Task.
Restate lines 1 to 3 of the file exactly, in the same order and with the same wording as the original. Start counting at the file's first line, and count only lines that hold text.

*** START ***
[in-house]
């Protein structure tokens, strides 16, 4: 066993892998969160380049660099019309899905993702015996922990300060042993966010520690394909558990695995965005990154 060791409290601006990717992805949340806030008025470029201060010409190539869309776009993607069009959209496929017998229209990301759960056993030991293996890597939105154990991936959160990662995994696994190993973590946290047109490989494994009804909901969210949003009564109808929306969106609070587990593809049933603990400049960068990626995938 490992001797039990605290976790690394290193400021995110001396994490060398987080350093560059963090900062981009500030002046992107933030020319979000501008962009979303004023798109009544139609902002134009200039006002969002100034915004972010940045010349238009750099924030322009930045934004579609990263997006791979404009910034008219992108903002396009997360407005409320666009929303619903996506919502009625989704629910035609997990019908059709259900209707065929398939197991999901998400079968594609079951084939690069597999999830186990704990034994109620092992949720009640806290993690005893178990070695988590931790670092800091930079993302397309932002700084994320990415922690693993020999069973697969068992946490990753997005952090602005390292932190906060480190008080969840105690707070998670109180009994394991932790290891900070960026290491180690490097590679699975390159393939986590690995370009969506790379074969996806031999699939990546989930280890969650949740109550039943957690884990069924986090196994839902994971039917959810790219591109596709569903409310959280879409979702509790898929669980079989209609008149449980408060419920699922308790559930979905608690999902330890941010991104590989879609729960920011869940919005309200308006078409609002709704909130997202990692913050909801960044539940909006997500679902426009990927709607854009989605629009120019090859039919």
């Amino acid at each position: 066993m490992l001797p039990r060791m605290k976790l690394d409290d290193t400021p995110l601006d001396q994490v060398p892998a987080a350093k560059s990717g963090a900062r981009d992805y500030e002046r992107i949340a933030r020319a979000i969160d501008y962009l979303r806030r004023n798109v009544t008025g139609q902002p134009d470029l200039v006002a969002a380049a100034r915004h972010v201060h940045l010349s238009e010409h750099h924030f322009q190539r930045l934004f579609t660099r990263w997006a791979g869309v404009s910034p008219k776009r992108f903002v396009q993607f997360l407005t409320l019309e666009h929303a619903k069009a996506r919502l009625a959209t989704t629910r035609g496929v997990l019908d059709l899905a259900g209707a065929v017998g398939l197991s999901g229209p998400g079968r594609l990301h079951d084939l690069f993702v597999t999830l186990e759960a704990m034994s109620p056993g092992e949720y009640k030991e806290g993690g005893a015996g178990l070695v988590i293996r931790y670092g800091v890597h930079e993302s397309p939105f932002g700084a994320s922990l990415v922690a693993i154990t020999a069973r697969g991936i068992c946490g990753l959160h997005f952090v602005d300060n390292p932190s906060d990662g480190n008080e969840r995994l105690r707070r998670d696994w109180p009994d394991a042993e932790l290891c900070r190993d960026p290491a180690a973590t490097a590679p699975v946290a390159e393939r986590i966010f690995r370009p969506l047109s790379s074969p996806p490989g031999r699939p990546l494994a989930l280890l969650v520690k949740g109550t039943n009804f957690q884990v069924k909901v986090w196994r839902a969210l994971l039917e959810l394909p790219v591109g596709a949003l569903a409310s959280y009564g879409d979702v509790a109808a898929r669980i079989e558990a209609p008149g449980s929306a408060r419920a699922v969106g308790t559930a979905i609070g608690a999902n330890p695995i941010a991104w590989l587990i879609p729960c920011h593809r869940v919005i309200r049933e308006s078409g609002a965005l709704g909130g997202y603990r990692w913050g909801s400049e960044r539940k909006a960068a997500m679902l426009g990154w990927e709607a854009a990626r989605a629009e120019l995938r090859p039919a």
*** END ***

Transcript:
[in-house]
């Protein structure tokens, strides 16, 4: 066993892998969160380049660099019309899905993702015996922990300060042993966010520690394909558990695995965005990154 060791409290601006990717992805949340806030008025470029201060010409190539869309776009993607069009959209496929017998229209990301759960056993030991293996890597939105154990991936959160990662995994696994190993973590946290047109490989494994009804909901969210949003009564109808929306969106609070587990593809049933603990400049960068990626995938 490992001797039990605290976790690394290193400021995110001396994490060398987080350093560059963090900062981009500030002046992107933030020319979000501008962009979303004023798109009544139609902002134009200039006002969002100034915004972010940045010349238009750099924030322009930045934004579609990263997006791979404009910034008219992108903002396009997360407005409320666009929303619903996506919502009625989704629910035609997990019908059709259900209707065929398939197991999901998400079968594609079951084939690069597999999830186990704990034994109620092992949720009640806290993690005893178990070695988590931790670092800091930079993302397309932002700084994320990415922690693993020999069973697969068992946490990753997005952090602005390292932190906060480190008080969840105690707070998670109180009994394991932790290891900070960026290491180690490097590679699975390159393939986590690995370009969506790379074969996806031999699939990546989930280890969650949740109550039943957690884990069924986090196994839902994971039917959810790219591109596709569903409310959280879409979702509790898929669980079989209609008149449980408060419920699922308790559930979905608690999902330890941010991104590989879609729960920011869940919005309200308006078409609002709704909130997202990692913050909801960044539940909006997500679902426009990927709607854009989605629009120019090859039919």
């Amino acid at each position: 066993m490992l001797p039990r060791m605290k976790l690394d409290d290193t400021p995110l601006d001396q994490v060398p892998a987080a350093k560059s990717g963090a900062r981009d992805y500030e002046r992107i949340a933030r020319a979000i969160d501008y962009l979303r806030r004023n798109v009544t008025g139609q902002p134009d470029l200039v006002a969002a380049a100034r915004h972010v201060h940045l010349s238009e010409h750099h924030f322009q190539r930045l934004f579609t660099r990263w997006a791979g869309v404009s910034p008219k776009r992108f903002v396009q993607f997360l407005t409320l019309e666009h929303a619903k069009a996506r919502l009625a959209t989704t629910r035609g496929v997990l019908d059709l899905a259900g209707a065929v017998g398939l197991s999901g229209p998400g079968r594609l990301h079951d084939l690069f993702v597999t999830l186990e759960a704990m034994s109620p056993g092992e949720y009640k030991e806290g993690g005893a015996g178990l070695v988590i293996r931790y670092g800091v890597h930079e993302s397309p939105f932002g700084a994320s922990l990415v922690a693993i154990t020999a069973r697969g991936i068992c946490g990753l959160h997005f952090v602005d300060n390292p932190s906060d990662g480190n008080e969840r995994l105690r707070r998670d696994w109180p009994d394991a042993e932790l290891c900070r190993d960026p290491a180690a973590t490097a590679p699975v946290a390159e393939r986590i966010f690995r370009p969506l047109s790379s074969p996806p490989g031999r699939p990546l494994a989930l280890l969650v520690k949740g109550t039943n009804f957690q884990v069924k909901v986090w196994r839902a969210l994971l039917e959810l394909p790219v591109g596709a949003l569903a409310s959280y009564g879409d979702v509790a109808a898929r669980i079989e558990a209609p008149g449980s929306a408060r419920a699922v969106g308790t559930a979905i609070g608690a999902n330890p695995i941010a991104w590989l587990i879609p729960c920011h593809r869940v919005i309200r049933e308006s078409g609002a965005l709704g909130g997202y603990r990692w913050g909801s400049e960044r539940k909006a960068a997500m679902l426009g990154w990927e709607a854009a990626r989605a629009e120019l995938r090859p039919a």